by Brandon Gage
August 03, 2022
On January 15th,
Hunga Tonga-Hunga Ha'apai volcano erupted, spewing
tons of gas and ash into the atmosphere.
According to a
Wednesday report by
National Public Radio, the
blast contained enough water vapor - notorious for its heat-trapping
abilities - to temporarily raise Earth's temperature.
amount of water vapor is roughly 10 percent of the normal amount
of vapor found in the stratosphere, equaling more than 58,000
Olympic-size swimming pools," NPR wrote.
"came from a
volcano that's more than 12 miles wide, with a caldera sitting
roughly 500 feet below sea level.
earlier, Tongan officials
reported the volcano was in a continuous eruption, sending a
3-mile-wide plume of steam and ash into the sky.
Then the big
blast came, sending ash, gases and vapor as high as 35 miles - a
record in the satellite era - into the atmosphere," per NPR.
In a July paper
Geophysical Research Letters, scientists discovered
that Hunga Tonga-Hunga Ha',
"may be the
first volcanic eruption observed to impact climate not through
surface cooling caused by volcanic sulfate aerosols, but rather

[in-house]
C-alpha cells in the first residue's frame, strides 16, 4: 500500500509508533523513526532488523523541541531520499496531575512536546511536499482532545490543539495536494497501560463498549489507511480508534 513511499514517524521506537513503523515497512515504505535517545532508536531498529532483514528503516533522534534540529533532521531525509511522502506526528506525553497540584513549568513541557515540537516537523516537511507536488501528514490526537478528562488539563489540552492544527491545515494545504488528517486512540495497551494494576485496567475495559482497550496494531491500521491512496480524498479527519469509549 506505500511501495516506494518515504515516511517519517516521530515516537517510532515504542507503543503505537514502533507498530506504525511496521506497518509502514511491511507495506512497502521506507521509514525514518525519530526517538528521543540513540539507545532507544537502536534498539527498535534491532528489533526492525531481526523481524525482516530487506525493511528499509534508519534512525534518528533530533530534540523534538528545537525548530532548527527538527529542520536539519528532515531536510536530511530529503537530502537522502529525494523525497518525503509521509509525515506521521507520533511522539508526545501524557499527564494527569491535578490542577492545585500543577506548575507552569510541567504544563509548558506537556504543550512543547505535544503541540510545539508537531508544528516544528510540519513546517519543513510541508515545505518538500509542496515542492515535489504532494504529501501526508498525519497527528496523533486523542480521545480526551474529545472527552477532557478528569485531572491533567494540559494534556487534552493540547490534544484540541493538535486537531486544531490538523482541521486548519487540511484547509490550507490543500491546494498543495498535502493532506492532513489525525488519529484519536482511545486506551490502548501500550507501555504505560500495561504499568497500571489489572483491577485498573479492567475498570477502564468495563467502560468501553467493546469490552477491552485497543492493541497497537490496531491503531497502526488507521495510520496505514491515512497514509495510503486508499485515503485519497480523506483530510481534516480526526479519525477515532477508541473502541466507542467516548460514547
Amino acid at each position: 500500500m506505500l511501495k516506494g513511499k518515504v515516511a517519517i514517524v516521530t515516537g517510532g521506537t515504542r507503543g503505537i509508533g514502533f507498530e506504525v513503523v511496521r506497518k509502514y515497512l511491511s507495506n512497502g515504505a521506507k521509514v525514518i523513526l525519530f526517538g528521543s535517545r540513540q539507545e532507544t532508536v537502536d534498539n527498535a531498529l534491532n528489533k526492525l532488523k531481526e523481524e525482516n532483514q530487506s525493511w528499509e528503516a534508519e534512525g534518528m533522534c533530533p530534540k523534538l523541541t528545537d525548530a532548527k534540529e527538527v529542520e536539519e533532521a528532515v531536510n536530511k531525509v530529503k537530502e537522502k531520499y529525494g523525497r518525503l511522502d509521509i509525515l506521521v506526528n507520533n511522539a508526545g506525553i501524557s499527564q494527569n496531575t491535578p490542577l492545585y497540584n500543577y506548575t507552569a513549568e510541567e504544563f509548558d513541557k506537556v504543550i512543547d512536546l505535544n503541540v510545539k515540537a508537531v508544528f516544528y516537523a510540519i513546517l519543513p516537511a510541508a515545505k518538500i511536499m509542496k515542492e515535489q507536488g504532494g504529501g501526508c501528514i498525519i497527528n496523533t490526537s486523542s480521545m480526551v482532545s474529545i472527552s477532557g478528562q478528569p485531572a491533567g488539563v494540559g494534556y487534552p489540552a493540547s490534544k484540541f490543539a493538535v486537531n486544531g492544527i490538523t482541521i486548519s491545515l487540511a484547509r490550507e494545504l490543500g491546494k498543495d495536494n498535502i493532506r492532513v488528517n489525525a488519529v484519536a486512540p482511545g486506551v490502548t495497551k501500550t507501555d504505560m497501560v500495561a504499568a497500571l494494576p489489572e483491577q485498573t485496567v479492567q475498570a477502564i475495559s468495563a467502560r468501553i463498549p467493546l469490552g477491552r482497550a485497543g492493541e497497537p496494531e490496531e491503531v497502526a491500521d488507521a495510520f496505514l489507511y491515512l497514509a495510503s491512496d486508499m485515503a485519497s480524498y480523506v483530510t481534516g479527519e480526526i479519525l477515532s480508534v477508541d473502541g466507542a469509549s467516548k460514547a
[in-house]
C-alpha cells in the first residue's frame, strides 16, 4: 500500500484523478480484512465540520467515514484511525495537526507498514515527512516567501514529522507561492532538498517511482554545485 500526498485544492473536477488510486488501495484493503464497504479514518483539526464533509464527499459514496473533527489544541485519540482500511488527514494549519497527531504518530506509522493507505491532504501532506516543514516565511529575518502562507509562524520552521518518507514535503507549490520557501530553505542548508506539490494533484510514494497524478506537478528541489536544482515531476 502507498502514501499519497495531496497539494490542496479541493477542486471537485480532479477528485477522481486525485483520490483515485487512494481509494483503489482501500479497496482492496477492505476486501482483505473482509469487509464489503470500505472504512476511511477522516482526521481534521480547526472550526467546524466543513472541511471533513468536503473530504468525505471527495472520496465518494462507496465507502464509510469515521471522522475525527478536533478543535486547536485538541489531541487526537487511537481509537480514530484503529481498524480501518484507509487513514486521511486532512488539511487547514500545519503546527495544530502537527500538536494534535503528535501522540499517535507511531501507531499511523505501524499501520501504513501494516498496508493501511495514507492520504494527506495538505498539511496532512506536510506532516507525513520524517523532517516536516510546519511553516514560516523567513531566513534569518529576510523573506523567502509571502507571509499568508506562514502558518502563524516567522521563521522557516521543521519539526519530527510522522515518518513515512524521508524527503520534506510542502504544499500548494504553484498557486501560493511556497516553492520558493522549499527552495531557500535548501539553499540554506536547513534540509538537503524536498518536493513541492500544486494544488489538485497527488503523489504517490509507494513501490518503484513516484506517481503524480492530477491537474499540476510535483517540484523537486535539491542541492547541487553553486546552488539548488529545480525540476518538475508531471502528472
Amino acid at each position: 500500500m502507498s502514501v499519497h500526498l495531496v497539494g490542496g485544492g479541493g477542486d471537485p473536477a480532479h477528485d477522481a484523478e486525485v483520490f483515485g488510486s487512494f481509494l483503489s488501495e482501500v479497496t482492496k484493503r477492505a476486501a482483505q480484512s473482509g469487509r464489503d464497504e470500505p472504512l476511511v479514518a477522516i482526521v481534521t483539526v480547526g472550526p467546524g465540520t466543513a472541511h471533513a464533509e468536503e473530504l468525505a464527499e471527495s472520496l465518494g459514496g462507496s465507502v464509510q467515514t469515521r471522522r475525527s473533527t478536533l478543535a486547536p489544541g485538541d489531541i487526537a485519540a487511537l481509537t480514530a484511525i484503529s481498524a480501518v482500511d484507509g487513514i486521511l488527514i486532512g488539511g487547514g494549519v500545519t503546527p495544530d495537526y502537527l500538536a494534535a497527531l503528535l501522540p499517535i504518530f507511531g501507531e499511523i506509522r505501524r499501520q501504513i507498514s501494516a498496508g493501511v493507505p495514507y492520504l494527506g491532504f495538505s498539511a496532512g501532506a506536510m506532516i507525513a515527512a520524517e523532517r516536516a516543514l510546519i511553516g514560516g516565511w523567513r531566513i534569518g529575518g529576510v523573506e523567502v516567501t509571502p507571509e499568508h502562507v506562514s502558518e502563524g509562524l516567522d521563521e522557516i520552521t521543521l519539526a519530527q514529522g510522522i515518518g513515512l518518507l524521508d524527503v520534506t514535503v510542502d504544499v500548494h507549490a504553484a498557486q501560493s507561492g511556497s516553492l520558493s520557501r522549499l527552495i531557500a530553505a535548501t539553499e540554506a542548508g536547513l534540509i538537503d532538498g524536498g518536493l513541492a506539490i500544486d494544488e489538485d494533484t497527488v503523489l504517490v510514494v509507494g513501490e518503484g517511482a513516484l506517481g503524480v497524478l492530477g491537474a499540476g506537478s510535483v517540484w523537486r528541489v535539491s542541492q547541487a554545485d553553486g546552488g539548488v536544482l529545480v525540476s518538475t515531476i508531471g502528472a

through surface warming."
Water vapor lingers
in the air, which contributes to its ability to retain heat.
takes around 2-3 years for sulfate aerosols from volcanoes to
fall out of the stratosphere.
But the water from the Jan. 15
eruption could take 5-10 years to fully dissipate," NPR
seen anything like it," said atmospheric scientist Luis Millán,
who led the research team and works at the National Aeronautics
and Space Administration's Jet Propulsion Laboratory in
The volume of water
was "unprecedented," Luis Millán noted.
pathways for direct injection of H2O into the stratosphere
exist: overshooting convection, pyrocumulonimbus (pyroCb)
storms, and volcanic eruptions."
Millán added that,
eruption injected at least 146 ± 5 Tg of H2O into the
stratosphere, not only surpassing the magnitudes of all other
injections in the MLS record, but also eclipsing a theoretical
estimate of 37.5 Tg from Pinatubo."
'Tg' stands for
'teragram' - or a trillion grams.
concluded in his paper, is "an exceptional amount of H2O."